I concluded my previous post by a promise to share my new ideas about dollhouse lighting. The issue is raised again and again in dollhouse discussion groups, and since I once was a beginner and hugely ignorant, I will tell the whole story. If you know all about conventional lighting and the more recent LED lamps, you can scroll down to where the present project starts.
In my very first dollhouse that I made in a bookshelf I used Christmas lights. I was tremendously proud of myself although it was of course very crude. When we moved to England seven years ago and I decided to resurrect my dollhouse in a cabinet, I also decided to get proper lights: transformer, power strip, wires, plugs and all. I was in a kind of chock caused by moving and needed all therapy I could get, so I didn't mind all the work with tiny plugs that escaped under sofas and cupboards. We were renting a house which was small and crammed, so I didn't have enough space, but I made several lights in each room, mostly using my previously handmade chandeliers and other lamps. Here is a good example of how I made kitchen lights.
After that, I made several other houses and room boxes and didn't bother about lighitng until LED lights came. To me, it felt a liberation. They were of course more expensive, but they could be easily put anywhere, without drilling, wiring, swearing over those tiny plugs... I happily bought a number of LED lights, tested them in a house and was utterly disappointed. They were far too dim. Maybe they are fine as complement to other lighting, but you would need a dosen in every room to make it work. They say there is a "new generation" of LED lamps, but I don't quite believe it.
Some lights in my cabinet house stopped working, and I discovered what a horror it was to find what was wrong, replacing a bulb, mending a contact, changing a fuse. I gave up. There were still enough lights to impress guests, but I just felt I didn't have the energy to go through the whole system and make the necessary repairs.
I also noticed, during my visits to the London Museum of Childhood that far from all dollhouses in their collection had lights. They were illuminated from the outside.
Then I made a room box where light was essential. My youngest son who is a filmmaker and knows all about professional lighting suggested that I use a kitchen spot. It worked for my purpose because I could hide in behind the frames. But in a dollhouse or a smaller room box, the spot was far too large and nowhere to hide.
I gave up again, but when I started building Womble Hall I knew that lighting would be inevitable. Since the first project I sort of finished was the basement I wired two lights in the rear corridor. The result was truly wonderful, but it cost me so much frustration that I realised that all the joy of this wonderful house would be spoiled by wiring. I needed a different solution. Call me lazy. Call me whatever, but I will never, ever again touch those tiny plugs.
So together with my filmmaker son and my very clever son-in-law I started looking around for new ideas. First, I tried battery lights of the kind model railway people use. They were a bit dim, but if you put 4-5 bulbs together it made a decent light. That's what I tried in the basement. I am not quite happy with it. I was going to use the same system in all rear corridors, but I have definitely changed my mind.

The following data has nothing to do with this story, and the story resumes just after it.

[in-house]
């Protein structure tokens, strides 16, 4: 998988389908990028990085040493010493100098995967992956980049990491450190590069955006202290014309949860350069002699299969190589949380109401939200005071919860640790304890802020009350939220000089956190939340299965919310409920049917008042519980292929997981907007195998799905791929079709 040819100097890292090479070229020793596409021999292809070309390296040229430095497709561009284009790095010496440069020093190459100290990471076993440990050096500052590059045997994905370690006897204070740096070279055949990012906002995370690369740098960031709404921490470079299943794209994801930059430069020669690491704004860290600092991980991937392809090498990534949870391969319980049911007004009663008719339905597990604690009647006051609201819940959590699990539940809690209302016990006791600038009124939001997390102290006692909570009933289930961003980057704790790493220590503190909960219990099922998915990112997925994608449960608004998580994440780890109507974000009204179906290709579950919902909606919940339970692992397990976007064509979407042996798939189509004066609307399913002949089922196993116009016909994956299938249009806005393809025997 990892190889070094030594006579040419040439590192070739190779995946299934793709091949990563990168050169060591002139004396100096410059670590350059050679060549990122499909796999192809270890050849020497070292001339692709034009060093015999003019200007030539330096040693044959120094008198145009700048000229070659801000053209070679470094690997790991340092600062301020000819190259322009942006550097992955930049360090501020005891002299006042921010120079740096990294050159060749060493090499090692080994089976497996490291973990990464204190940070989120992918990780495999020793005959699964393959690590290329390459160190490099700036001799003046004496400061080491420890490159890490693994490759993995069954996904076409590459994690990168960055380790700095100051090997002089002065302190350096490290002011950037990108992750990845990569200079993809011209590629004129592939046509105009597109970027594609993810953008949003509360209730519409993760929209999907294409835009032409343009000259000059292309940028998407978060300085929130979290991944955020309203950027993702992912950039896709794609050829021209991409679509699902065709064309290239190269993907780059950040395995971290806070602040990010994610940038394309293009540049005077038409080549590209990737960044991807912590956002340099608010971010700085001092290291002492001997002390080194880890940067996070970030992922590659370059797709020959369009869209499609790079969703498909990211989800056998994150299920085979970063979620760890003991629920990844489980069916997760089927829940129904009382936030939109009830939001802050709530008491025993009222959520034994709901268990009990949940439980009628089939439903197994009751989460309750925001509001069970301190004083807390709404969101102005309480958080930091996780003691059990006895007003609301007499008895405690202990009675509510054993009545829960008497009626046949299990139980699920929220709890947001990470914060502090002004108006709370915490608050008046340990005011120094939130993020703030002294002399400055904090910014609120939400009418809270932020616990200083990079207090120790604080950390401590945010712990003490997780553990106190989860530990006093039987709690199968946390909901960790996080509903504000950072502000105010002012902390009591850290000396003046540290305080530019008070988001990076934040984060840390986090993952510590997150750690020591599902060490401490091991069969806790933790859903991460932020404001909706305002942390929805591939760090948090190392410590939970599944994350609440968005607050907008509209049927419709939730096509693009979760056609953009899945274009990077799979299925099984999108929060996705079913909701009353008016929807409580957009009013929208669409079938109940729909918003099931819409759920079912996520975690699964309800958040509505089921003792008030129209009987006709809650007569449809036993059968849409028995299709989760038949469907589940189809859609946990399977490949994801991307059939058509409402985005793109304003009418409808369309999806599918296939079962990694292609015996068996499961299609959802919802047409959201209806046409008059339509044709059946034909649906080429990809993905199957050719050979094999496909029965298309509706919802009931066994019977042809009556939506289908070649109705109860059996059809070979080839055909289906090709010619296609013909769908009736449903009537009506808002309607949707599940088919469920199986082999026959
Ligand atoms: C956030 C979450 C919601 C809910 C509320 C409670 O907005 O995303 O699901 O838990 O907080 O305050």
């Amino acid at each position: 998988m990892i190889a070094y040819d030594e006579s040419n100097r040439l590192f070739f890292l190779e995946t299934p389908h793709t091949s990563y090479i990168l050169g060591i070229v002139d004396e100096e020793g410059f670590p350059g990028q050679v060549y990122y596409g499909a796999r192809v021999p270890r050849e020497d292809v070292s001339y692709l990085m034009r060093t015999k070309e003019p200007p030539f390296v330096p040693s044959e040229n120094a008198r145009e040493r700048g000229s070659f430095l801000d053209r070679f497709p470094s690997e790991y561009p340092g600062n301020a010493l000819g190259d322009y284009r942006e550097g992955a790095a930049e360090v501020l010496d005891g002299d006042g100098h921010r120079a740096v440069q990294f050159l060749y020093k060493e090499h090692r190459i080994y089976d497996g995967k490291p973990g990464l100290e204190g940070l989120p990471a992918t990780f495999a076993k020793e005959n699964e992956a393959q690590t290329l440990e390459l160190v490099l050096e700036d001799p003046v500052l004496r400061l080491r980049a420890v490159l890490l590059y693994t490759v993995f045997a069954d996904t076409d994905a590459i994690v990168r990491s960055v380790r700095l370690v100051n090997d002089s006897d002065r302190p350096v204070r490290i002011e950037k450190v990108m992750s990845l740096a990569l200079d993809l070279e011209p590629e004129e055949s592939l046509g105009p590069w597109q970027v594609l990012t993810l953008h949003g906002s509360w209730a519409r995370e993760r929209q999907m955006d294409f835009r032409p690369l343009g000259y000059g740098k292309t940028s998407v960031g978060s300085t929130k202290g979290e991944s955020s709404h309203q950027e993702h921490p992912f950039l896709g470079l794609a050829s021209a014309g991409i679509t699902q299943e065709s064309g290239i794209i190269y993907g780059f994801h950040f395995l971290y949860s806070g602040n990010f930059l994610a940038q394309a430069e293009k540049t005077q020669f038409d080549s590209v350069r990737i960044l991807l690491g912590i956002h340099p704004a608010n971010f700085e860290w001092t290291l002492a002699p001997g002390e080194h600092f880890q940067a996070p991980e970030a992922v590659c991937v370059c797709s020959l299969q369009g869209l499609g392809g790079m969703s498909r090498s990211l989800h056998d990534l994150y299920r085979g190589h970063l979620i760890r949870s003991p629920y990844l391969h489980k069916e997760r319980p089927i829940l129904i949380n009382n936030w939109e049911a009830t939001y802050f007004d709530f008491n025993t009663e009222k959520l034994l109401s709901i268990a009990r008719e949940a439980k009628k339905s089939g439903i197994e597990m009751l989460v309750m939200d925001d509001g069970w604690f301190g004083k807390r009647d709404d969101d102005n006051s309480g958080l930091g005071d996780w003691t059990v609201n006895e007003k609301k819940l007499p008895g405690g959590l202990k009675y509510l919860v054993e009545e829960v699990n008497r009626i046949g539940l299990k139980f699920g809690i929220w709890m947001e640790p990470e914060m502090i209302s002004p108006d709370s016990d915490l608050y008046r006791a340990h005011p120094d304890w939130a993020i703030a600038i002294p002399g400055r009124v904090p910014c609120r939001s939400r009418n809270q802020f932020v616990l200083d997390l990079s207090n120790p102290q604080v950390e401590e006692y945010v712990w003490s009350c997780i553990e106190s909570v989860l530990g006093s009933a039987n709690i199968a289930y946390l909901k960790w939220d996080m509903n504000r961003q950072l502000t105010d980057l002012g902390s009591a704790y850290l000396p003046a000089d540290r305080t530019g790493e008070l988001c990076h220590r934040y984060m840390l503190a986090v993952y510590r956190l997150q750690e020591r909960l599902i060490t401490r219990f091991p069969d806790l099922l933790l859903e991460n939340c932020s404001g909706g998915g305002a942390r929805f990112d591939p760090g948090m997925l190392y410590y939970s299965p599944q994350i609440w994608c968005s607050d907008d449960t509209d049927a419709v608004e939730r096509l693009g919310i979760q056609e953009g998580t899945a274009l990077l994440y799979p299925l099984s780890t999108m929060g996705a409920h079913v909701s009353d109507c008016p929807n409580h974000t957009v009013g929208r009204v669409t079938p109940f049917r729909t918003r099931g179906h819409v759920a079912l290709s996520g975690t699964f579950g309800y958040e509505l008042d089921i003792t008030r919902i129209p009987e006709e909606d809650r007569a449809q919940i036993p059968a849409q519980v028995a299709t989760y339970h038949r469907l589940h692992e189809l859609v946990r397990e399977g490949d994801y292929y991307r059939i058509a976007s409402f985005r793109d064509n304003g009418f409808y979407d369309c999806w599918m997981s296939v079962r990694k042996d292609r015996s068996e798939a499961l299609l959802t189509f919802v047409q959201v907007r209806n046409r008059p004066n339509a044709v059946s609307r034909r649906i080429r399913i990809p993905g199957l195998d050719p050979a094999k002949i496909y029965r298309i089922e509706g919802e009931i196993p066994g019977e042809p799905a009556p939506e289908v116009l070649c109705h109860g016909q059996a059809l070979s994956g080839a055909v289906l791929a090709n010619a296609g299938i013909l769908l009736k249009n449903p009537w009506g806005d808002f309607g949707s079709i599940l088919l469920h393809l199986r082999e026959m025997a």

Then we discovered the LED strip. As far as I understand, they are mostly used for lighting under kitchen cabinets. YouTube tutorials show how to make it.
This is a 5-meter strip that theoretically should be enough to light the whole house. There is a standard transformer, the same kind you use for computers, that plugs into a main. The strip can be cut into any number of bits that are then connected with a very smart contraption that I even can manage. What my son-in-law did when he visited was extending some wires, which required soldering. Mind: I had a soldering iron! But I would never dare soldering wires. So he will have to come back again. Together, we bought a dimmer with remote control - it will be a most sophisticated lighting system. The strips will be hidden behind moulding to produce soft, even light without shadows. That's exactly what they have done at the Museum of Childhood.
Meanwhile, I found something else: short LED strips with a battery holder and switch.
They come in different lengths, but I have already seen that a 5-cm strip with three LEDs is enough for my purpose. And my purpose is to have lights in rear corridors. I am sure my clever son-in-law would figure out how to put them on the same remote-controlled system, but I need to prove to myself that I can at least make something.
So I drilled a hole in the upper corner of the rear corridor just large enough to fit the strip. It doesn't have to be neat because this corner will not be visible.
The battery is on the back of the house. I will think of a smart and neat way of holding it in place, but for the moment I simply sew a little bag that I fixed onto the back with paper pins. The switch is easily accessible. I took me about fifteen minutes to fix it all, as compared to hours with conventional lights.
Then I put back the rear partition, still not glueing it yet.
Finally, I put in the room divider and the bathroom wallpaper. I put back the chests in the rear corridor, and I also put in some furniture into the rooms. The front corridor to the right will have stairs - that's what the opening in the right top corner is for.
I am tremendously pleased with the effect. Now I will do the same with three more rear rooms. Come back soon.